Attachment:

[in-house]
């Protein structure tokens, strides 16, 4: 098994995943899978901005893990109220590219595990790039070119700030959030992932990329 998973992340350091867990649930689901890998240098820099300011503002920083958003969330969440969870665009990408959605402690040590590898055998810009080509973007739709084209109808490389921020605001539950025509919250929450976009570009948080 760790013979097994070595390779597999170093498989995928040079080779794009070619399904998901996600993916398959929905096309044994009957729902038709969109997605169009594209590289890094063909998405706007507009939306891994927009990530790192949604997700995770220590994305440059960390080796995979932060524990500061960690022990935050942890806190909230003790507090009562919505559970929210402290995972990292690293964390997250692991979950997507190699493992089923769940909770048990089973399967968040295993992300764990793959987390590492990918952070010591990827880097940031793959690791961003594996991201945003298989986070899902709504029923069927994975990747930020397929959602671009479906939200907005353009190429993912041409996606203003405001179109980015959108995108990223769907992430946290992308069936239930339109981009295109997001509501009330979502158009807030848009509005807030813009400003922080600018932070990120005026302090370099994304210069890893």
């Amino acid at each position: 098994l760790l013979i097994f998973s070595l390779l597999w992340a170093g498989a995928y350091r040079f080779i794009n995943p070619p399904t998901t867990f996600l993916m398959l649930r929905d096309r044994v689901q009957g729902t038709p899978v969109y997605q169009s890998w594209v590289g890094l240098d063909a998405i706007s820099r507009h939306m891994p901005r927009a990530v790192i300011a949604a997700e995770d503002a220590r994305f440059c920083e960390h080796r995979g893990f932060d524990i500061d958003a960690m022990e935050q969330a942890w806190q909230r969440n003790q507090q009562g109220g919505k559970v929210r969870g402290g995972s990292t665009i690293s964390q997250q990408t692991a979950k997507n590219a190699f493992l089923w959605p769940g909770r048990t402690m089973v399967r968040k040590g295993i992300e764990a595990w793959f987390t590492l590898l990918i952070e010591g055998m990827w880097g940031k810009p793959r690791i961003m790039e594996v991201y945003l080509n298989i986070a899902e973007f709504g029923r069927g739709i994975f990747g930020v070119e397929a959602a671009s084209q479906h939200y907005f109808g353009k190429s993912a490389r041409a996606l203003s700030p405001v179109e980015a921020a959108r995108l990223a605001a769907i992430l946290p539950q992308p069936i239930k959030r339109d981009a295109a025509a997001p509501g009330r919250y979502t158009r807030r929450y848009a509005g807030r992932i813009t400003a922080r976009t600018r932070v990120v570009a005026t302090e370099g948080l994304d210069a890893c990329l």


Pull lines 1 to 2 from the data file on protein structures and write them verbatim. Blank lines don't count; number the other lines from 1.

[in-house]
């Protein structure tokens, strides 16, 4: 098994995943899978901005893990109220590219595990790039070119700030959030992932990329 998973992340350091867990649930689901890998240098820099300011503002920083958003969330969440969870665009990408959605402690040590590898055998810009080509973007739709084209109808490389921020605001539950025509919250929450976009570009948080 760790013979097994070595390779597999170093498989995928040079080779794009070619399904998901996600993916398959929905096309044994009957729902038709969109997605169009594209590289890094063909998405706007507009939306891994927009990530790192949604997700995770220590994305440059960390080796995979932060524990500061960690022990935050942890806190909230003790507090009562919505559970929210402290995972990292690293964390997250692991979950997507190699493992089923769940909770048990089973399967968040295993992300764990793959987390590492990918952070010591990827880097940031793959690791961003594996991201945003298989986070899902709504029923069927994975990747930020397929959602671009479906939200907005353009190429993912041409996606203003405001179109980015959108995108990223769907992430946290992308069936239930339109981009295109997001509501009330979502158009807030848009509005807030813009400003922080600018932070990120005026302090370099994304210069890893």